Moti Radomski, VP, Product @ Kenshoo
Generally, marketing experiments are used to test hypotheses in order to make better data-driven decisions about how to run advertising programs. In those cases, even though multiple metrics will be returned, they are all focused on a single value. For example, in the test question “what happens to performance when I double my spend on a channel?”, you might see conversion rate go up by X percent, click-through rate stays the same, or total revenue go down by Y dollars. But marketers can find growth opportunities if they just look at this process a little differently.
What if a marketer wants to know what the ideal YouTube remarketing budget level should be for an upcoming campaign? This is a common type of marketing question because if too little is spent, it won’t have enough reach—and spending too much might just waste the budget. A test and learn approach would dictate that you run a marketing experiment to gauge the level of return from the increased budget.
One test could tell you what happens when you double the spend. Let’s say that you find out that if you double your spend, your conversions triple.
That’s great to know! But should the marketer stop their curiosity there? Of course not!
Because what we don’t know is if doubling spend is the optimal level? Once you learn that doubling spend shows a good return, the next question becomes, “what if I triple my spend?” And then once you get that number back, you might have another hypothesis to test: “what if I quadruple my spend?”
Let’s say you run multiple tests—first to find out what double-spend does, then what tripling spend does, and then what quadrupling spend does. In each case, what if you find the spend is still efficient? Then you have to keep going at 5X, 6X, 7X, etc until you find the optimal spend level. In fact, you would have to keep running tests until you found where the return on the investment begins to drop. Then you would know where your optimal spend level actually is.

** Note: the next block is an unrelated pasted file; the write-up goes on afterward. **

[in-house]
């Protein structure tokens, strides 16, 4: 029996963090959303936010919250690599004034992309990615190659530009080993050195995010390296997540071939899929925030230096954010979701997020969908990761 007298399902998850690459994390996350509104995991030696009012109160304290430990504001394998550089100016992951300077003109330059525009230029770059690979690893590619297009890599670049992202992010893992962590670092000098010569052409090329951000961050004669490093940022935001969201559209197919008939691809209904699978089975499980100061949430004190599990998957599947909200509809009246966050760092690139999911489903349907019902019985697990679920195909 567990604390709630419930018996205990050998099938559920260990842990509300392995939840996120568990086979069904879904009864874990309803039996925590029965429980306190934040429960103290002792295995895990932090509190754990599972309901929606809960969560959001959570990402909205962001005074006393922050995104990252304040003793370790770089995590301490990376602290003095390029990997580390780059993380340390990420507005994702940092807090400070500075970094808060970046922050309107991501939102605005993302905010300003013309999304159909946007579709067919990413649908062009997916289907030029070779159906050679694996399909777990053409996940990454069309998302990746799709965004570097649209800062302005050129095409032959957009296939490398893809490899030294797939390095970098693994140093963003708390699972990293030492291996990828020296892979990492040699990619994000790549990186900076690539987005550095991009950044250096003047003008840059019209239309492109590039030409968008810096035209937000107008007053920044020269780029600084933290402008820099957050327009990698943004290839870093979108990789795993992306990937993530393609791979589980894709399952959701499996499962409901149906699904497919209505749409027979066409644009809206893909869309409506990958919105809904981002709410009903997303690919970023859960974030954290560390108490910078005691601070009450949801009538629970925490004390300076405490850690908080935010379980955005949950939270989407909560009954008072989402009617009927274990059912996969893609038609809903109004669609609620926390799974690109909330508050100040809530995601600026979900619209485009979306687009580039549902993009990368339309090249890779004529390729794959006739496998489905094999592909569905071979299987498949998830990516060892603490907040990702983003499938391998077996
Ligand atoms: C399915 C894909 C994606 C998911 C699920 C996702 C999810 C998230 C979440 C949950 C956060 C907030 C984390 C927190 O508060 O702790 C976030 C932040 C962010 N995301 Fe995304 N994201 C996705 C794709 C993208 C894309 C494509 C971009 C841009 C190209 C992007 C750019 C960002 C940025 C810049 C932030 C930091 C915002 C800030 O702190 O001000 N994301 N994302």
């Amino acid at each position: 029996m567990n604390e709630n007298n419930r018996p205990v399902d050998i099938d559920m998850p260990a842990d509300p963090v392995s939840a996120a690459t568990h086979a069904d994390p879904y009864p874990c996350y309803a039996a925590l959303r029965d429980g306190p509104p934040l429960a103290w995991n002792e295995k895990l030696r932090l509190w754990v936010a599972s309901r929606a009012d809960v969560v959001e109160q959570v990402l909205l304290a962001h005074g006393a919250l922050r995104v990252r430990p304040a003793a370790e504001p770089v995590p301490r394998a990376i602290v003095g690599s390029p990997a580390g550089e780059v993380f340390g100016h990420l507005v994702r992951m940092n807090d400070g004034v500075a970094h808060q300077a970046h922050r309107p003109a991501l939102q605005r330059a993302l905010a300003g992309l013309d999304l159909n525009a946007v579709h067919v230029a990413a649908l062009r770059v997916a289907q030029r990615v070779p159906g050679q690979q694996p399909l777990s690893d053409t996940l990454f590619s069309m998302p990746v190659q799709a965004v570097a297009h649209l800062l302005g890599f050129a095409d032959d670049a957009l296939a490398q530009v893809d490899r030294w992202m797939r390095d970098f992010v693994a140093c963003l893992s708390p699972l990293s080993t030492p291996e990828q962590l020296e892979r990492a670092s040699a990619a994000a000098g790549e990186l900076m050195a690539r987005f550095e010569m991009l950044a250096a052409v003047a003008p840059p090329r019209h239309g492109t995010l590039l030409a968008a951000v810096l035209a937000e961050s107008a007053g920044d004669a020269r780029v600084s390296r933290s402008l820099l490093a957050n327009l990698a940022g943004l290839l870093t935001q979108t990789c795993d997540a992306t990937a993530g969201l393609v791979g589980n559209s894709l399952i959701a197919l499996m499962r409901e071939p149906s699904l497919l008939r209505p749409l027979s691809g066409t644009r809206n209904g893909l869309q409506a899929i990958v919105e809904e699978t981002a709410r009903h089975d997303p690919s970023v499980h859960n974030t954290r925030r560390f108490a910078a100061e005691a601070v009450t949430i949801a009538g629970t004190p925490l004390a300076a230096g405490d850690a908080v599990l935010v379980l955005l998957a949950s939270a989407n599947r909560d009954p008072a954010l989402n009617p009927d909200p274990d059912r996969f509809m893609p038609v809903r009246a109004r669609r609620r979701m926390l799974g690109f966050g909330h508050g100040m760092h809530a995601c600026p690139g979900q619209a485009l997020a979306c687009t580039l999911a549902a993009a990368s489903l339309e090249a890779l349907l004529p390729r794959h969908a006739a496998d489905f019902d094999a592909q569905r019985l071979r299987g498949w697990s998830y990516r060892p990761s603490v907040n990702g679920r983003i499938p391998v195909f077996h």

The problem with running sequential tests is that every test requires a ramp-up period, a testing period, and time to analyze to build a conclusion from the results. If you run every test sequentially, it would take you multiple tests and quite a long time to figure out what would be the optimal spend level. In the previous example, let’s say you could get an entire test (ramp-up, test, analysis) to 2 weeks. Running 8 tests would take you—at minimum—16 weeks. By the time you figure out the optimal spend, you’ll be in the next quarter and that’s simply too long to wait for answers.
Another reason why running multiple tests sequentially isn’t ideal is because, in a live market, your results may vary over time with factors such as seasonality, influence from your other campaigns, competitor spend changes, and other market fluctuations. These variables can impact accuracy when comparing results from multiple tests over time. It would be hard to truly compare the results from the first test (week 2) with your last test (week 16) without external factors skewing your analysis.